Flood-ravaged schools show resolve
The hardship and complications wrought by this year's catastrophic flooding are continuing for many families into the new school year. It's encouraging to see school districts strive to provide support during these difficult times, even as the districts themselves cope with major change.
In many communities, the restoration of road connections is vital. State and county crews have done admirable work reopening roads, but some remain closed, leading to longer bus routes. One much-appreciated accomplishment was the temporary road around the collapsed Nebraska 39 bridge between Genoa and Silver Creek.
One of the most impressive and creative efforts to cope with the flood this spring was the Twin River district's use of laptop-enabled teleconferencing to continue classes for students in those towns. The project required great flexibility by teachers and staff, plus technical improvising that restored a vital telecom connection.
Terrible flooding has brought frustration and pain to many Midlands families. But the situation also has allowed Nebraskans and Iowans to demonstrate admirable solidarity and generosity. That, in itself, can be a positive lesson for young people about the strength of their communities in the midst of hardship.
- Omaha World-Herald
Pine Ridge embodies health care shortage
Health officials say years of alcohol abuse on the Pine Ridge Indian Reservation near Whiteclay requires more doctors, psychologists and counselors to deal with the aftereffects.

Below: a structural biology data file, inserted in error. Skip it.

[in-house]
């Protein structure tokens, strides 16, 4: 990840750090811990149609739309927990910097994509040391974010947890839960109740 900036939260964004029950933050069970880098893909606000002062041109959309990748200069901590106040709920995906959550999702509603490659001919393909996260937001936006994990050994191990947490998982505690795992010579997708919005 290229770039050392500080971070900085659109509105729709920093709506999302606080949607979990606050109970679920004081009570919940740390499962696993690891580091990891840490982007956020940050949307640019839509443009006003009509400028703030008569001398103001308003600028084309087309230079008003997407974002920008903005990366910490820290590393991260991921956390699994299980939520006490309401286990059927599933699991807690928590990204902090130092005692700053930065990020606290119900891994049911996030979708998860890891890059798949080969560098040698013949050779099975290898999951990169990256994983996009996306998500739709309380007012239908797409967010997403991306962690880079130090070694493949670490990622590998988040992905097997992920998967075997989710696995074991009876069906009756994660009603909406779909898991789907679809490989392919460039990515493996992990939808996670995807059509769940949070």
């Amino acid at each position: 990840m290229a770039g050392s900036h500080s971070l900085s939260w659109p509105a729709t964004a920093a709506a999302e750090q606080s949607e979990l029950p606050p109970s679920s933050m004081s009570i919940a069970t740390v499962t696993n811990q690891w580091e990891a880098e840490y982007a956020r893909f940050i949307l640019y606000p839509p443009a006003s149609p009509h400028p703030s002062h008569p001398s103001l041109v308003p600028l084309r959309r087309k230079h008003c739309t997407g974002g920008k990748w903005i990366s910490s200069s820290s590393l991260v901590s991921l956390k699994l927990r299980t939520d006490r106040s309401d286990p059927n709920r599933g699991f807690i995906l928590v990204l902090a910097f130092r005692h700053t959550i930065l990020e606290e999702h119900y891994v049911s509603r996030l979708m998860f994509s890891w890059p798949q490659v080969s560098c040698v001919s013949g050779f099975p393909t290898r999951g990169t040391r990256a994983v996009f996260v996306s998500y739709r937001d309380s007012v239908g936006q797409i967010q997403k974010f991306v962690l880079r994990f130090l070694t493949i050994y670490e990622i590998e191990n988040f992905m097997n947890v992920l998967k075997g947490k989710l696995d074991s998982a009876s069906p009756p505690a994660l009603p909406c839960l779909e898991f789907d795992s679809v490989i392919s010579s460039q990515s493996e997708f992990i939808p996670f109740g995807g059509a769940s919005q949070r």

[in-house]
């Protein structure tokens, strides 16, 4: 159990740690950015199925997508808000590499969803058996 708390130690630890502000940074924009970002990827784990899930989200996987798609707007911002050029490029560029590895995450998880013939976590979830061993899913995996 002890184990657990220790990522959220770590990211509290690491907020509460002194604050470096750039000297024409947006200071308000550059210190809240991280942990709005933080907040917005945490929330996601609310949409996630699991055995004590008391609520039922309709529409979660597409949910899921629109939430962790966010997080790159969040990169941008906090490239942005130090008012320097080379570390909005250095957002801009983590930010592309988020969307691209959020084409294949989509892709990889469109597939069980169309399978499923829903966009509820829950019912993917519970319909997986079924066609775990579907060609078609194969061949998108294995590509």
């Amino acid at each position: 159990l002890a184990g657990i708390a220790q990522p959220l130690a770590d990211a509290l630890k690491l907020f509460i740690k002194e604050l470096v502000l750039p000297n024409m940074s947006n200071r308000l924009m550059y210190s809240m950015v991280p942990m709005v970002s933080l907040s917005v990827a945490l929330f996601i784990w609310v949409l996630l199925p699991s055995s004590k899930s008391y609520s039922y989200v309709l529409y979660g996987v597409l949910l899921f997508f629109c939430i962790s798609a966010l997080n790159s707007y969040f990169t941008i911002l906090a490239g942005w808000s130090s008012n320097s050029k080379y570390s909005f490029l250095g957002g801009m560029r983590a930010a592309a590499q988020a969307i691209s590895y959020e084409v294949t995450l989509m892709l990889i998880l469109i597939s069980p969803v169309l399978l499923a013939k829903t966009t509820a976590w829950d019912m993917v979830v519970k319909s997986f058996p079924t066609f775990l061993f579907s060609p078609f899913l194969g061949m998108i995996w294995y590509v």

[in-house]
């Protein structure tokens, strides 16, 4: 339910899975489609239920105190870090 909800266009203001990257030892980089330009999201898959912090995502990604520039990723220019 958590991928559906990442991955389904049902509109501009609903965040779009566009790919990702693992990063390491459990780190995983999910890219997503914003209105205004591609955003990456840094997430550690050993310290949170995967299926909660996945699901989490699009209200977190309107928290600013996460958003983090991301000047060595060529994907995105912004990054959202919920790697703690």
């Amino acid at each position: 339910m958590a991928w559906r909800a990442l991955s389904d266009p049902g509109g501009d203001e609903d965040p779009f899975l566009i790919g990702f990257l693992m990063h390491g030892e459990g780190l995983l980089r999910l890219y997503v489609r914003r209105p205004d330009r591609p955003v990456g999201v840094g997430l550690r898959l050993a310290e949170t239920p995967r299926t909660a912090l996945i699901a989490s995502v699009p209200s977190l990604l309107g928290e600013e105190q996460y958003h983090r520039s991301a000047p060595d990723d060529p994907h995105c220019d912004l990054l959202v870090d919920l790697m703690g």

It's a shortage that we're reading about in all sorts of places.
Even local law enforcement is feeling the shortage, as drug, alcohol and domestic violence sentences usually come with a required counseling component. The wait to meet with counselors can sometimes be long.
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Ultimately, the state will need to work to recruit and train more mental health professionals. We may need to appropriate additional money for scholarships and incentives to bring new people into the field or provide additional compensation for working in underserved areas or in specialized fields.
We know this will all be expensive, but it is a critical field that needs attention. Our public safety depends on it.
- Madison (S.D.) Daily Leader
Restoring voting rights has positive impact
A new report shows just how steep the hill is for people who have felony convictions to get their voting rights restored.
The report, issued by the Campaign Legal Center and the Civil Rights Clinic at Georgetown Law, found that 30 states condition a person's voting rights on their ability to pay fines, fees or restitution that resulted from criminal convictions.
In 2016, an estimated 6 million people in the United States had been disenfranchised because of felony convictions, while 10 million people owe more than $50 billion in fines and fees related to criminal convictions.
In 16 states, people convicted of crimes have their voting rights restored once their incarceration ends. Restoring voting rights to a person trying to re-enter society is no small matter. Some studies say that people leaving prison find immense satisfaction in getting their voting rights back — and that they are less prone to recidivism as a result.
- Quad-City (Iowa) Times